Streetsblog DC reports that the federal TIGER II grants will look at land use, hopefully encouraging transportation projects to be built with larger goals in mind:
Perhaps the biggest news in today’s announcement was the U.S. DOT’s intention to marry its decision-making on the new TIGER-esque grants with the process for allocating $40 million in land-use aid at the Department of Housing and Urban Development (HUD). If the two agencies can sustain that goal past the period of public comment on the new grants that begins this week, their move would take the cooperative ethos that has defined the Obama administration’s sustainable communities effort to the next level.
In its preliminary TIGER II guidance, published in today’s Federal Register, the U.S. DOT wrote that officially linking its grant decision-making with HUD’s would ideally “encourage and reward more holistic planning efforts and result in better projects being built with federal dollars” by recognizing the inextricable connection between transportation and local planning.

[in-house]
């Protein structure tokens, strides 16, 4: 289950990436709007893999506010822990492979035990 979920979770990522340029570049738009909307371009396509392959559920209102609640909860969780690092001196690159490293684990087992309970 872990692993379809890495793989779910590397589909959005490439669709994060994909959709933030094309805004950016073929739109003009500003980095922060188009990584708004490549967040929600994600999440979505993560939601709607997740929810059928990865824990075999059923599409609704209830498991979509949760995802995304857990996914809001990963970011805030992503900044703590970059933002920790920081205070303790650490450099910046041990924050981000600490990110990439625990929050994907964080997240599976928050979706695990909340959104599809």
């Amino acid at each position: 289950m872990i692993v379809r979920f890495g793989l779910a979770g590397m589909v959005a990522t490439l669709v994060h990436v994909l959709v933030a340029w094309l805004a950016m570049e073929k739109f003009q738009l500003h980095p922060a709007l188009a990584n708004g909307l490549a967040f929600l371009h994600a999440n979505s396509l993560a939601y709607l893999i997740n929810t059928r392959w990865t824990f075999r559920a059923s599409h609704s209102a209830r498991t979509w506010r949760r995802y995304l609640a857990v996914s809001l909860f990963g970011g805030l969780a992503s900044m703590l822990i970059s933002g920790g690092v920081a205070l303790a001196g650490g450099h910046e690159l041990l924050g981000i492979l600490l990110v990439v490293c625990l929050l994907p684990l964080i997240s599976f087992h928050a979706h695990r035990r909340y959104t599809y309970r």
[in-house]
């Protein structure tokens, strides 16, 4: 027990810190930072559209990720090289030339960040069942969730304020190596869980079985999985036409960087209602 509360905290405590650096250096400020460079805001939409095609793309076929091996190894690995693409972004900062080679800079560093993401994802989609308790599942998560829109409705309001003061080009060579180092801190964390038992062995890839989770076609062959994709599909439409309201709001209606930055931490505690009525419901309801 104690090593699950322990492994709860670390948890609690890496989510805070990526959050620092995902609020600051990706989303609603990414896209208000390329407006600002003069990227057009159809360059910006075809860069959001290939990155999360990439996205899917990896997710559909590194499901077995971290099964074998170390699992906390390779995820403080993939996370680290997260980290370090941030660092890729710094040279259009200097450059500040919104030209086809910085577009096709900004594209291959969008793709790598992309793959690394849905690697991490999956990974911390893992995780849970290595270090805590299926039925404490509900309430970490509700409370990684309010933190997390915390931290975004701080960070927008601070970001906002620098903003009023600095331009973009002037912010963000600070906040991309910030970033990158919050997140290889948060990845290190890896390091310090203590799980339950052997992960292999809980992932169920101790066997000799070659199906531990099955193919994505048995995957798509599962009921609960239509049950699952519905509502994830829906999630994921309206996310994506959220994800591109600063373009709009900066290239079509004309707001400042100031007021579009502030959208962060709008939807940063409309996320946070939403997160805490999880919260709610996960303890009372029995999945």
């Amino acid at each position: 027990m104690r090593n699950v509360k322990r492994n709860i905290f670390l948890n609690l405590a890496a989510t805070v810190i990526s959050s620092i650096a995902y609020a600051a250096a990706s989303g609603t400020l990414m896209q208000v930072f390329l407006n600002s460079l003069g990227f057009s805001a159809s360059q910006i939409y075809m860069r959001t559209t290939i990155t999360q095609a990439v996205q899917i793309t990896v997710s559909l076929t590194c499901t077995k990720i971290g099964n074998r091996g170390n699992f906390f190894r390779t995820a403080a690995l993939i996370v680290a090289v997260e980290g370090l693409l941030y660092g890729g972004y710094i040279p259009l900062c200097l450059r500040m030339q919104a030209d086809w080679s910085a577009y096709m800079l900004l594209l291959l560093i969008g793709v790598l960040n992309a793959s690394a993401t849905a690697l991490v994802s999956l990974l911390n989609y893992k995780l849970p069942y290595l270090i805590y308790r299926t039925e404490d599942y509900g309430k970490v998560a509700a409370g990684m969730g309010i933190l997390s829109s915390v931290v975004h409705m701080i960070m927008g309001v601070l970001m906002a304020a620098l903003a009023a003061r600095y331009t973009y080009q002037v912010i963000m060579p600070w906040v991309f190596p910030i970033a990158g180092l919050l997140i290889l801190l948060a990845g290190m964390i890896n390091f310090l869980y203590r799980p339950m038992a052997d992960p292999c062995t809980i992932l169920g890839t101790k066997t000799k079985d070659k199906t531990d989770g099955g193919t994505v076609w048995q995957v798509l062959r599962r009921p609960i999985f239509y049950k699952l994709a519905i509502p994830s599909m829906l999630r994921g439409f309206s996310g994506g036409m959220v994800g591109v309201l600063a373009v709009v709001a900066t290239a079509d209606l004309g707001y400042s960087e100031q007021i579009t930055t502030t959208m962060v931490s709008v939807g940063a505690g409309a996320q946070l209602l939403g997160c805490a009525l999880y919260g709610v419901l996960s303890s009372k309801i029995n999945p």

The U.S. DOT’s criteria for choosing TIGER II winners differ in several notable respects from those for the original program. At least $140 million of the new grants are required to go to rural areas, and localities selected to receive federal funding would need to provide a 20 percent match — a requirement that had been waived for the original TIGER competition in view of the economic downturn.
TIGER grants are competitively-awarded transportation grants that pit highways against transit projects, and roads against bike projects, and award based on a project’s merits rather than formula funding. $1.5 billion worth of TIGER grants were included in Obama’s stimulus package that passed early in his administration. (The Transport Politic has a great entry on this policy as well.)
A new jobs bill including yet another round of TIGER grants is on “life-support” according to WSDOT’s federal funding blog.